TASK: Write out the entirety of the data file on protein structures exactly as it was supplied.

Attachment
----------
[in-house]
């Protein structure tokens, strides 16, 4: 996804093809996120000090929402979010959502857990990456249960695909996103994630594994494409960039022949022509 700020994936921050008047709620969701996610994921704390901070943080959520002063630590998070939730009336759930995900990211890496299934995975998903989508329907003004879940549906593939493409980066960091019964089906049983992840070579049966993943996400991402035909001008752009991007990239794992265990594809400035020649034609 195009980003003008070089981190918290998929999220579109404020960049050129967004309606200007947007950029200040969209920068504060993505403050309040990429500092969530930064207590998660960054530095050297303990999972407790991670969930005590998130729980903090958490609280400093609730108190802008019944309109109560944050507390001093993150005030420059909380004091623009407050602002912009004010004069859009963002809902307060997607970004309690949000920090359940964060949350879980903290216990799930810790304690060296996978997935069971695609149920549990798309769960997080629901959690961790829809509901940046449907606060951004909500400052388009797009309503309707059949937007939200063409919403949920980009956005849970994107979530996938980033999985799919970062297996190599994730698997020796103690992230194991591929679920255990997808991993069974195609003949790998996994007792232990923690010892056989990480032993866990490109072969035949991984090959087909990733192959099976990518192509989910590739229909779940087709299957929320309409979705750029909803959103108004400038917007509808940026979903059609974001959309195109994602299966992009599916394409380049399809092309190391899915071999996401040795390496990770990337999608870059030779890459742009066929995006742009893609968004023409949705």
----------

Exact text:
[in-house]
């Protein structure tokens, strides 16, 4: 996804093809996120000090929402979010959502857990990456249960695909996103994630594994494409960039022949022509 700020994936921050008047709620969701996610994921704390901070943080959520002063630590998070939730009336759930995900990211890496299934995975998903989508329907003004879940549906593939493409980066960091019964089906049983992840070579049966993943996400991402035909001008752009991007990239794992265990594809400035020649034609 195009980003003008070089981190918290998929999220579109404020960049050129967004309606200007947007950029200040969209920068504060993505403050309040990429500092969530930064207590998660960054530095050297303990999972407790991670969930005590998130729980903090958490609280400093609730108190802008019944309109109560944050507390001093993150005030420059909380004091623009407050602002912009004010004069859009963002809902307060997607970004309690949000920090359940964060949350879980903290216990799930810790304690060296996978997935069971695609149920549990798309769960997080629901959690961790829809509901940046449907606060951004909500400052388009797009309503309707059949937007939200063409919403949920980009956005849970994107979530996938980033999985799919970062297996190599994730698997020796103690992230194991591929679920255990997808991993069974195609003949790998996994007792232990923690010892056989990480032993866990490109072969035949991984090959087909990733192959099976990518192509989910590739229909779940087709299957929320309409979705750029909803959103108004400038917007509808940026979903059609974001959309195109994602299966992009599916394409380049399809092309190391899915071999996401040795390496990770990337999608870059030779890459742009066929995006742009893609968004023409949705």